Art After Dark x Norton From Home

Virtual Concert: Lone Wolf OMB

This week's Art After Dark features a performance by eclectic Americana musician Lone Wolf OMB filmed in the Norton's American galleries!

Check Out Last Weeks Art After Dark

Lone Wolf is a multi-talented one-man band influenced by blues, punk, and the nostalgic sounds of Americana. Armed with a harmonica, guitar, and drums, Lone Wolf finds inspiration in the Norton’s Maxwell Russell Families gallery, home to American art of the 1950s and 1960s.

Ellen E. Roberts, Harold and Anne Berkley Smith Curator of American Art, tells us more about the works on view:

By the end of World War II in 1945, the center of the art world had shifted from Paris to New York. There, Abstract Expressionism became the dominant artistic style, and painters, sculptors, graphic artists, and photographers all experimented with abstraction as the 1950s progressed. In his Autumnal, from his Veils series, which is on display in this gallery, Morris Louis stained unprimed canvas to experiment with the interpenetration of colors. Louise Nevelson created distinctive shadowbox sculptures such as her 1958 Untitled seen here that transforms found objects into new totems that are evocative of elemental forms she admired in ancient Mayan and Guatemalan art and architecture. Adventurous works by Grace Hartigan, Richard Diebenkorn, Wayne Thiebaud, Jacob Lawrence, and other artists contribute to this unique setting for Lone Wolf OMB’s performance.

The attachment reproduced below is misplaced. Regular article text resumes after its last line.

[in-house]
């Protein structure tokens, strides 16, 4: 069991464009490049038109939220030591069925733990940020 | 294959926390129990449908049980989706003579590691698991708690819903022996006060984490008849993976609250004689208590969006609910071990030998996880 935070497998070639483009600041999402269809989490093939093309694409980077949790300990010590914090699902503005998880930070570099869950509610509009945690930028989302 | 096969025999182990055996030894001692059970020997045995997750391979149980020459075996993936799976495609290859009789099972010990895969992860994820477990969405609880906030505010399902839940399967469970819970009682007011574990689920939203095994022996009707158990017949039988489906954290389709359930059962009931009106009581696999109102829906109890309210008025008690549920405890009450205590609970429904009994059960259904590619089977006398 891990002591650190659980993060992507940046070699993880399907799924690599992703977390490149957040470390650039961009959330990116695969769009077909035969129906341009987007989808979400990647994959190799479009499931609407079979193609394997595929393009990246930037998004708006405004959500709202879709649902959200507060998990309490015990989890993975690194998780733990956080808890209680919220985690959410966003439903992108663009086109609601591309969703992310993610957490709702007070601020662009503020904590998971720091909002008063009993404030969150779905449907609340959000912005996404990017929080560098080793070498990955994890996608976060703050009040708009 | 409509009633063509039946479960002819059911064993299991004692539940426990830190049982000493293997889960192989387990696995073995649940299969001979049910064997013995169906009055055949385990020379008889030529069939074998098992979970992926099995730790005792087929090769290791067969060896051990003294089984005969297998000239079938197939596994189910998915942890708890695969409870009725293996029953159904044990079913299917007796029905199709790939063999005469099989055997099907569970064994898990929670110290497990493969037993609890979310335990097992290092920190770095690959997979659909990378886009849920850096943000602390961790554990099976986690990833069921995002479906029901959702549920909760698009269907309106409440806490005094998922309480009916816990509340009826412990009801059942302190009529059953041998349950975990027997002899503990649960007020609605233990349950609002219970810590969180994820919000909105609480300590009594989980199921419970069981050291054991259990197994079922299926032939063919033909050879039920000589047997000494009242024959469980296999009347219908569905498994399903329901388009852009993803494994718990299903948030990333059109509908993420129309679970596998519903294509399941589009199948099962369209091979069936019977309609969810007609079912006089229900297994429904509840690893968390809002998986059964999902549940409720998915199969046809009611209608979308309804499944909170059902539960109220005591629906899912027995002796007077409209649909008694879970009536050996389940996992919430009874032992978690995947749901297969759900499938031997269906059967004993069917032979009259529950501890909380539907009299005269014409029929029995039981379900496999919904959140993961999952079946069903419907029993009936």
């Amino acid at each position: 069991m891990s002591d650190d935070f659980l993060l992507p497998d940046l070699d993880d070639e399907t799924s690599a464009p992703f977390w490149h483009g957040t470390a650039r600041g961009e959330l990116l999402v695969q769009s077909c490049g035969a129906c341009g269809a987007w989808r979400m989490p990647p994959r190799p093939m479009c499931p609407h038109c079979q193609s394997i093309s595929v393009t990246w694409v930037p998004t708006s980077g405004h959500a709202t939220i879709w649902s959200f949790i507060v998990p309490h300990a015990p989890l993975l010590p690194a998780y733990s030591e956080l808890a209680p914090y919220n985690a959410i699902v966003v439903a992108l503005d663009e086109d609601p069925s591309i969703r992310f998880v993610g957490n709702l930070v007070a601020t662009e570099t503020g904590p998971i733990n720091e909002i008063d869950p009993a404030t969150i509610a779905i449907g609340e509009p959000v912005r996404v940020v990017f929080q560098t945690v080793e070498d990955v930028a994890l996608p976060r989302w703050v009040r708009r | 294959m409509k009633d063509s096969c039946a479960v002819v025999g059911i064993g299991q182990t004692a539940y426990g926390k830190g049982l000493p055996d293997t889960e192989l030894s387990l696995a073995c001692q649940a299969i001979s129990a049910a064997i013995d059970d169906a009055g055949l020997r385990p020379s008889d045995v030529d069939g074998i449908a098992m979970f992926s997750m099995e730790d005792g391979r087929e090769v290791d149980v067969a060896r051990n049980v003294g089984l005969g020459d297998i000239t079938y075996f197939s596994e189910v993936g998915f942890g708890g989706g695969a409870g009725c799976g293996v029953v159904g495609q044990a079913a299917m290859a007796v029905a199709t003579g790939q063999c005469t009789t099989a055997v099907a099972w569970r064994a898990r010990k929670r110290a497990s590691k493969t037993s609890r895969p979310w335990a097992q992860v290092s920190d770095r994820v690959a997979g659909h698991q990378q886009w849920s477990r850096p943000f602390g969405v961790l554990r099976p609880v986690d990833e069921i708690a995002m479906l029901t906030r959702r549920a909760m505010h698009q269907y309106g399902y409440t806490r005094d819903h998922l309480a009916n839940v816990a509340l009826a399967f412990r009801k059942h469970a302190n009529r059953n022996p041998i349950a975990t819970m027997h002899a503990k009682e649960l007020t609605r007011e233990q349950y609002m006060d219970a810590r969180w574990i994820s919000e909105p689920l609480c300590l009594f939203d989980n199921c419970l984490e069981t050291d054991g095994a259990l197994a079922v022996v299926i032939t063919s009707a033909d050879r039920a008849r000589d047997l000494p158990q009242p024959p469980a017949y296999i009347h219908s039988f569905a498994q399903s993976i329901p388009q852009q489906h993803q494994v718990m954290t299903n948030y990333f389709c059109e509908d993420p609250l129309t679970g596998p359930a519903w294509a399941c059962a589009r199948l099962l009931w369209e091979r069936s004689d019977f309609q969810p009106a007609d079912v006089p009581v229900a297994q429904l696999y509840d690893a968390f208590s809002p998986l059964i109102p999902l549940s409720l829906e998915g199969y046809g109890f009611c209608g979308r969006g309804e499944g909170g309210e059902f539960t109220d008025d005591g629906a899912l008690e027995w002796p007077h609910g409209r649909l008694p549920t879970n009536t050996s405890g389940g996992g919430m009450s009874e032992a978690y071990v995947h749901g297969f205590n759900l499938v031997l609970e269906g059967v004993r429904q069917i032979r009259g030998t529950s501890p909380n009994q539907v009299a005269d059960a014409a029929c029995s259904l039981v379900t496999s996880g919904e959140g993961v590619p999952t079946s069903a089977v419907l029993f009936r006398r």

About Lone Wolf OMB:

A spectacle to behold, Bruno Esposito, known simply as "Lone Wolf", is a one-man force armed with a drum on each foot, a harmonica framed to his face, and a multitude of instruments taking turns in his hands. He channels the souls of buried blues ghosts, with guttural croons that tell tales of a time he's not seen, but ring loud and familiar. Unexpected, Swamp-bred, and completely unfiltered Americana.

Find Lone Wolf OMB online on Spotify, Instagram, and Bandcamp.

Lone Wolf OMB playing the guitar

Lone Wolf OMB

The Norton Museum of Art COVID-19 Policies

MASKS REQUIRED AT ALL TIMES


The health and safety of our guests is a top priority for the Norton Museum. Beginning October 1, 2021, guests (ages 12+) visiting the Norton Museum of Art will be required to show proof of a negative COVID-19 professionally administered PCR test taken within 72 hours; or a negative COVID-19 Antigen Rapid Test conducted within 24 hours; OR voluntarily show proof of COVID-19 vaccination (together with a valid photo ID for ages 18+). 
"At-home” COVID-19 tests are not accepted. Professionally administered tests only.

Masks are required at all times regardless of negative tests or vaccination status,
except when visiting the Museum Garden or while actively eating or drinking in The Restaurant or Great Hall

This policy is based on guidance and recommendations issued by the federal Centers for Disease Control and Prevention (CDC), and other authoritative or controlling government-issued health standards.

See all our detailed COVID-19 Protocols

If you are unable to visit us in person, please visit The Norton Channel for a wide range of virtual resources, activities, and programs that you can enjoy from home.

For the most up-to-date information from the Center for Disease Control (CDC), click here. 

For a list of free vaccination sites, please click here.